A Broken Arm Warrants Prompt Medical Attention – Seek Forearm Fracture Treatment in Lafayette, LA
The forearm is made up of two bones: the ulna and radius. The ulna is a long bone that extends from the inner (medial) side of the elbow to the pinky side of the wrist. The radius runs parallel to the ulna, extending from the outer (lateral) side of the elbow to the thumb side of the wrist.
A forearm fracture is a crack or break in the ulna or radius or both. Commonly referred to as a broken arm, this type of injury can result from direct trauma, such as a blow to the lower arm or wrist, or indirect trauma, such as a fall onto an outstretched hand.
What are the symptoms of a broken arm?
Usually, a forearm fracture causes immediate pain. The affected arm may appear to be shorter than the other arm or bent at an awkward angle. Many people instinctively respond by supporting the injured arm with their other hand.
Other symptoms of a forearm fracture include:
- An inability to rotate the arm
- Numbness or weakness in the wrist, hand, or fingers
If you think you might have a forearm fracture, you should see a physician right away. In Lafayette, Louisiana, you are welcome to consult with Peter D. Vizzi, MD, a board-certified orthopedic surgeon and sports medicine specialist. Until you are able to see Dr. Vizzi, it is important to stabilize your injury. You can create a makeshift sling from a towel, or create a makeshift splint from a rolled-up newspaper, which you can tape along the swollen area of your arm.
How is a forearm fracture treated?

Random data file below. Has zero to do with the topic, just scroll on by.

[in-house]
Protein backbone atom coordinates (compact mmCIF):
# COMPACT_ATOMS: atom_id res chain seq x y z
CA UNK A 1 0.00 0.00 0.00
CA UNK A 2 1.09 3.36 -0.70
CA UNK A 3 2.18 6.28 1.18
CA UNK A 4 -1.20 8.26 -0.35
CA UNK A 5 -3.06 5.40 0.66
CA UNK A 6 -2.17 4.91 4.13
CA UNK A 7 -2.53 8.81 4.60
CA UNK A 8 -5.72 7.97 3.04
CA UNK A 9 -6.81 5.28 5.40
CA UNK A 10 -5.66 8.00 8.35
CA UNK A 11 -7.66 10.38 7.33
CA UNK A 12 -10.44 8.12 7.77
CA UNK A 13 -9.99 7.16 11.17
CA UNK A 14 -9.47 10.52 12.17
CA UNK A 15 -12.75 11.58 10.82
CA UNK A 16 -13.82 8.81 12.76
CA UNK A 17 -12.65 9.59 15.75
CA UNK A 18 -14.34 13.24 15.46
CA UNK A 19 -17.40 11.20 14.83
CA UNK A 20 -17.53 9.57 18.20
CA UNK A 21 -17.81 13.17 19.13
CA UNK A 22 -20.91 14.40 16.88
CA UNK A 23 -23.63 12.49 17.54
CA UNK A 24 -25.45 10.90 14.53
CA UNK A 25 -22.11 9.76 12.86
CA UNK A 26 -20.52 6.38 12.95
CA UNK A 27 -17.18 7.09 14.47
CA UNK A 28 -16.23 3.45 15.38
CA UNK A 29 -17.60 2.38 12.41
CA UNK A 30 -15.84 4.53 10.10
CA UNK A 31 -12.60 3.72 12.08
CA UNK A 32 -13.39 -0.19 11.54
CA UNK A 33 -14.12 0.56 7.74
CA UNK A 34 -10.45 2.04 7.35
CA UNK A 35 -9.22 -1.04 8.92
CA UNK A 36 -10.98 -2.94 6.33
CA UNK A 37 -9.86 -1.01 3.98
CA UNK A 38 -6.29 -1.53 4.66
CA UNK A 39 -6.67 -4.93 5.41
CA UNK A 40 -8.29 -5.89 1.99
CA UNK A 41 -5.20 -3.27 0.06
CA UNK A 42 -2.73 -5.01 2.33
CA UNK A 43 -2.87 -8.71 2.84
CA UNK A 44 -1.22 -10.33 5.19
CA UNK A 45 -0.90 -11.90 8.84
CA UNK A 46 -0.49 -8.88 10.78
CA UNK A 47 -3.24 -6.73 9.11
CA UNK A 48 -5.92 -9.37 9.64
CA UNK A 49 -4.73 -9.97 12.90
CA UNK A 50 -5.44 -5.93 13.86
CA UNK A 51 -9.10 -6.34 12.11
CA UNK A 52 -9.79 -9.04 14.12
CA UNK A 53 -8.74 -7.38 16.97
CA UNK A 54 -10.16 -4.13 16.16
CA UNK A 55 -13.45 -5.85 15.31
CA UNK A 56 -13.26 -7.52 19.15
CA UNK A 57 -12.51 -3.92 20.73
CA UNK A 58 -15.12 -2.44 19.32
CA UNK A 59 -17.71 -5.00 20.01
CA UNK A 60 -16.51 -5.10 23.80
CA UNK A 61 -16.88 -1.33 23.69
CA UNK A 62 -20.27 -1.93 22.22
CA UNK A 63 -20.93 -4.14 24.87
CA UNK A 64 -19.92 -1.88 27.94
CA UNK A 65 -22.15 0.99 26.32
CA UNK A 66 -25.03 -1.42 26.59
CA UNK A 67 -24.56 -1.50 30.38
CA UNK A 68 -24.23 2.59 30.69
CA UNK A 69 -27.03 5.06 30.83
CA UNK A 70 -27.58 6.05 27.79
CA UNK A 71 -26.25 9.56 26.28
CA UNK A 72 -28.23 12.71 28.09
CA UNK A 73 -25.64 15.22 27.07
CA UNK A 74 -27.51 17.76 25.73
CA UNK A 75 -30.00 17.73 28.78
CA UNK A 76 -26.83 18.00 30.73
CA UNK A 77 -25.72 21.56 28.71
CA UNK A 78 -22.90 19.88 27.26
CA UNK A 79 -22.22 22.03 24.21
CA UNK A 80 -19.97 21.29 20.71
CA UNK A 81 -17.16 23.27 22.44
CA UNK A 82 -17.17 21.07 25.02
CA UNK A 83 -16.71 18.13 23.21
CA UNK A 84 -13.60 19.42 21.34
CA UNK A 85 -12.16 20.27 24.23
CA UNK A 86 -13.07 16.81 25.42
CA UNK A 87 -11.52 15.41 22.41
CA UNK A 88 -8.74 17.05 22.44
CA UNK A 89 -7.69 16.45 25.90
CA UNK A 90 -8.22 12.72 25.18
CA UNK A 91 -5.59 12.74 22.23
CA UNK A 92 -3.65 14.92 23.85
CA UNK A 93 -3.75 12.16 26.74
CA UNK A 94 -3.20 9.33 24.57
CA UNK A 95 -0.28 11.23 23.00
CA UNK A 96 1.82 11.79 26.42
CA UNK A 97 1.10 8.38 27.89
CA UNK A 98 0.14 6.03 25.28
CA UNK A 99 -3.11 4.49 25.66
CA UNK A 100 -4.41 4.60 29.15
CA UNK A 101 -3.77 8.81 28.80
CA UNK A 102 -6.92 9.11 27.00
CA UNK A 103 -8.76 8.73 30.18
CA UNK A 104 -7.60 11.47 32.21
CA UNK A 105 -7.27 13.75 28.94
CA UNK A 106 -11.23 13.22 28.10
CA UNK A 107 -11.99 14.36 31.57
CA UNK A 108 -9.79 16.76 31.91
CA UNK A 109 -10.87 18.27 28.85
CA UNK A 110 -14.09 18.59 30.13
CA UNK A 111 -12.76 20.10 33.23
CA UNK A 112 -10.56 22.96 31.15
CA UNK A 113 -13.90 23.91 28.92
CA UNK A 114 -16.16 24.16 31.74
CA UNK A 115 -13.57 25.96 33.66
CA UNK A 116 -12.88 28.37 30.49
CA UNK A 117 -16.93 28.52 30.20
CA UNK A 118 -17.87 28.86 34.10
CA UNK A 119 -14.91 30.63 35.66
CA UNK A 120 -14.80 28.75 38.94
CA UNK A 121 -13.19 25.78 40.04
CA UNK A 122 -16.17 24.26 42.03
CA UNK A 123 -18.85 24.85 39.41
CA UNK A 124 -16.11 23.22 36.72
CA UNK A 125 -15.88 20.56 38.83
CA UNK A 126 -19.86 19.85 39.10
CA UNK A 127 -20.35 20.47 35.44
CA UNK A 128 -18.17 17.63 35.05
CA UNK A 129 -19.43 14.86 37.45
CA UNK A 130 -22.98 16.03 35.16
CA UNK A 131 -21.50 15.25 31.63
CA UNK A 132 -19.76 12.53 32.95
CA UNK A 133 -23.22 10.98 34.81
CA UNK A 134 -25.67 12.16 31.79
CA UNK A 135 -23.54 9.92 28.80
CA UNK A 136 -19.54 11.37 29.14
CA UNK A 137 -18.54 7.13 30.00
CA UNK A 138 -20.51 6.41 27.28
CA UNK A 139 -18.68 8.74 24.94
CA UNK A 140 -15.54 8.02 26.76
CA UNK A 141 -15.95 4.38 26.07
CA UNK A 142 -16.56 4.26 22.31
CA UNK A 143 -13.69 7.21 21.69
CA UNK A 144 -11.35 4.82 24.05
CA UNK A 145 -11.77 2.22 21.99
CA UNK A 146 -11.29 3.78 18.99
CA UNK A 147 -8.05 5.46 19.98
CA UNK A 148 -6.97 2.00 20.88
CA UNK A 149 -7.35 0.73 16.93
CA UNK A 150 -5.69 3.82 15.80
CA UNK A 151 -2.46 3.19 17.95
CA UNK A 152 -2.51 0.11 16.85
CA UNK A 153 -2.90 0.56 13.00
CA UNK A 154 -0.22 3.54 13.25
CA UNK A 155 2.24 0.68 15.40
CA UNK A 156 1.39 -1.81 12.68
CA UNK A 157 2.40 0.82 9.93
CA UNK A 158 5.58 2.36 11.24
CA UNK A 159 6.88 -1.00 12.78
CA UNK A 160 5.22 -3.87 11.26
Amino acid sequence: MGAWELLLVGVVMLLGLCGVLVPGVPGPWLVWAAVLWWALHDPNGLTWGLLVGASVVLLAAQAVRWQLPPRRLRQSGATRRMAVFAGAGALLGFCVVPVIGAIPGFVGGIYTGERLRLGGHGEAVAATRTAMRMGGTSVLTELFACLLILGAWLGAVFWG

The ulna and radius can break in several ways, and treatment for a forearm fracture can vary depending on the nature of the injury. For instance, a bone may crack slightly or shatter into several pieces, and the broken pieces may remain in place or shift out of alignment. The goal of treatment is to line up and stabilize the bones to promote successful healing.
Nondisplaced forearm fractures
To address a nondisplaced forearm fracture, which involves a single broken bone that has not shifted out of position, Dr. Vizzi may apply a brace or cast, then periodically monitor the injury with X-rays to confirm that the bone is healing properly.
Displaced forearm fractures
To address a displaced forearm fracture, Dr. Vizzi may perform a nonsurgical reduction procedure to move the broken bone back into its proper position. Alternatively, if both the ulna and radius are affected or a bone has punctured the skin or shattered into many pieces, Dr. Vizzi may discuss surgery to reposition the bones and place metal screws or plates to hold them in place as they mend. After the injury is reduced and stabilized, Dr. Vizzi will typically apply a splint or cast and sling to immobilize the arm during the healing process.
To control pain and swelling, medications and ice applications may be used as needed. Because motion is essential to prevent stiffness and muscle weakness, a progressive exercise program targeting the elbow, forearm, and wrist is usually started as soon as possible (typically within a few weeks after the broken bone is stabilized).
If you’ve injured your forearm and suspect a fracture, contact Dr. Vizzi’s office in Lafayette, LA, to schedule an appointment today.